I wish that I had learned to trust my instincts. I spent the first couple of years constantly second-guessing my decisions, worrying if they were right or wrong. I think I could have saved a lot of energy if I had just remained calm and confident. For students starting off, I would encourage you to seek out advice from other people but also filter this advice and trust your gut instinct.
What did you learn about yourself when you became a student?
As a student, I think the process is incredibly introspective and personal. Inherently, the cerebral and individualistic framework within universities leads to moments of self-evaluation and recognition.
For me, being a student taught me a few key things. First, it taught me how to ask for help. I always have had a hard time admitting to personal struggles, particularly in academics. My own pride got in the way of my academic needs for a very long time. Ultimately though, by asking professors and classmates for help, I was able to succeed in courses that were challenging for me.
Second, it taught me that it is always possible to ways to incorporate interests into employment. Instead of having to work in jobs irrelevant to my career goals, I was able to find paid research assistantships and summer jobs in the fields of my interest. I worked part-time during the school year and full time during the summer. During the school year, my part time work consisted of paid research assistantships, which complimented my studies. During the summer, my work also complimented my studies. For example, I worked in a research group focused on analyzing think tanks and their position in policy creation and then in a hedge fund doing macroeconomic research. All of these part time and full time opportunities gave me transferable skills relevant to my career goals and provided new interesting perspectives in the field of International Relations. I would encourage any student to seek out paid internships like this on your campus before doing something that is not entirely relevant to your interests.
Third, I inevitably had some retrospective regrets. I wished that in high school, I had sought out opportunities to learn Russian on my own, through summer courses or pre-college programs. I knew from a young age that I wanted to learn Russian, but I just waited for college in order to start classes. Starting earlier would have been much better for me in the long term.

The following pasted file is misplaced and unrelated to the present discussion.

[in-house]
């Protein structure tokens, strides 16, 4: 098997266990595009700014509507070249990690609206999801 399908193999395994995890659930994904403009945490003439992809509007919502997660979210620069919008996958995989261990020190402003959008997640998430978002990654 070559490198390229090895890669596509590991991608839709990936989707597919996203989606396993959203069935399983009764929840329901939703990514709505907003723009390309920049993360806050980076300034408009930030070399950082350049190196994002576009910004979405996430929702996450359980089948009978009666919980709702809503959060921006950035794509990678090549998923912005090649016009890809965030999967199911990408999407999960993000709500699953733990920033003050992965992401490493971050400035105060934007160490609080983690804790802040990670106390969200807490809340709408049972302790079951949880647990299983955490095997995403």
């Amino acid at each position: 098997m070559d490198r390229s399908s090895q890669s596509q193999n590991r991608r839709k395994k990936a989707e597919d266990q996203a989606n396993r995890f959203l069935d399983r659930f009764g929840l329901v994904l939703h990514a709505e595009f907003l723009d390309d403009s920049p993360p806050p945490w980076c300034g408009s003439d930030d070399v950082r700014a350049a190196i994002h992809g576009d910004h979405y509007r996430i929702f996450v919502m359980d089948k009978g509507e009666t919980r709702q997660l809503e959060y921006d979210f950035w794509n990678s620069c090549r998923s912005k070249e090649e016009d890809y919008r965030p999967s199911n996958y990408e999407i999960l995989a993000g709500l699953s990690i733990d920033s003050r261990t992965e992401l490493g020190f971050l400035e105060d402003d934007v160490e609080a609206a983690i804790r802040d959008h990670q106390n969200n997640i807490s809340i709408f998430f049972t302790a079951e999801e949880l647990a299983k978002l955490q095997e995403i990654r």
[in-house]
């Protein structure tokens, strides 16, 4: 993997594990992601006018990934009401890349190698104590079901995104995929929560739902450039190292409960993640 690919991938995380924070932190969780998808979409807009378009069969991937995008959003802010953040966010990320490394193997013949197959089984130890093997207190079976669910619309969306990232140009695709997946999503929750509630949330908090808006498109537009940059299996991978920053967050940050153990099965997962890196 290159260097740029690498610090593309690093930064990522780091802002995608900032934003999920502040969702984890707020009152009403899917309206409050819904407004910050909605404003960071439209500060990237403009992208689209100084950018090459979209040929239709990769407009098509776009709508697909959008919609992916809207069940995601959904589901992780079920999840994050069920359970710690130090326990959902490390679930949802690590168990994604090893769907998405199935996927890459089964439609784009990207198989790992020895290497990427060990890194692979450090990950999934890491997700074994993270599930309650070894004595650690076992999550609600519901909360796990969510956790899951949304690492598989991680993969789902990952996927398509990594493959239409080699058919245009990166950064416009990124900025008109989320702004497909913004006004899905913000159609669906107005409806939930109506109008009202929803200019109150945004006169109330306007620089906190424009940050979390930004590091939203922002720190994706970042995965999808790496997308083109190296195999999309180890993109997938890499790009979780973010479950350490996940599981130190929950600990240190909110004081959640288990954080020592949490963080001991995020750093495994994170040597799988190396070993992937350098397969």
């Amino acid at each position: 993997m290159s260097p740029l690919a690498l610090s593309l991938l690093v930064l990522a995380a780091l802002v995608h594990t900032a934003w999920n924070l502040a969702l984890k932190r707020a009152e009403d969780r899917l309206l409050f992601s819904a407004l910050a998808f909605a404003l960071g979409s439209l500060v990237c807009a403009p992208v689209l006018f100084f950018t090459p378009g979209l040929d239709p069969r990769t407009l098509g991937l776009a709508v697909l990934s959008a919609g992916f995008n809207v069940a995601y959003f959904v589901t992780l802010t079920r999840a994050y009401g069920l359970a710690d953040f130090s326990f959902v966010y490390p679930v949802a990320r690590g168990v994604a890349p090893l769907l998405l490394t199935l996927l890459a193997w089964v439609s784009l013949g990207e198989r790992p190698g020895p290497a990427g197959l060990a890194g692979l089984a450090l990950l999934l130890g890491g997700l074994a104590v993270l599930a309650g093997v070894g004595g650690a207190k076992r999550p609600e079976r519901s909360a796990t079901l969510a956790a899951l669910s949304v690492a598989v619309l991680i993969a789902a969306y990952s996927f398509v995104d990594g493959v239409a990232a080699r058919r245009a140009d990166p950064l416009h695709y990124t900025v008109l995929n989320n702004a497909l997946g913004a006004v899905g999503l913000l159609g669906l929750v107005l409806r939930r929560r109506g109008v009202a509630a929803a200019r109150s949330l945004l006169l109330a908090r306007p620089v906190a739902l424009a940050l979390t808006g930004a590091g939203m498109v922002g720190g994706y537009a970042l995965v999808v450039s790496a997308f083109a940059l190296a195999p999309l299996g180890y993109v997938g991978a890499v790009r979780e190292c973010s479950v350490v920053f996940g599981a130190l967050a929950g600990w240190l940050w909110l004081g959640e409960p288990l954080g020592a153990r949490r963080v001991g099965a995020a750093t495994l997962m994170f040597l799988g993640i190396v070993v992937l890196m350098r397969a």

Finally, university taught me more about my voice and opinions in the classroom and research settings. I would say that a lot of women tend to not speak up for fear of making a mistake or judgement. I found that by showing up, being well informed, and speaking up, I could find my voice in a discussion. Solely based on my own experiences, I would say that I think women need to be twice as good in order to earn the same level of respect as their male counterparts. And as unfortunate as that is, it is ultimately worth the effort in order to have a voice in the discussion. I would encourage any female college student to find her voice by just leaping into a discussion.
What do you most enjoy about school?
Learning. As trite as that sounds, the best part of school is digging your teeth into a new subject area. It is like discovering an entirely new perspective every semester.
What are your current or future plans for employment or future schooling?
Currently I am a candidate for an M.Phil (a research Master’s degree) at the University of Cambridge in England. After I complete this degree, I aim to begin a PhD program in political science. Ultimately, I aim to conduct both academic and policy research related to international relations, American foreign policy, American military and security, and great power politics.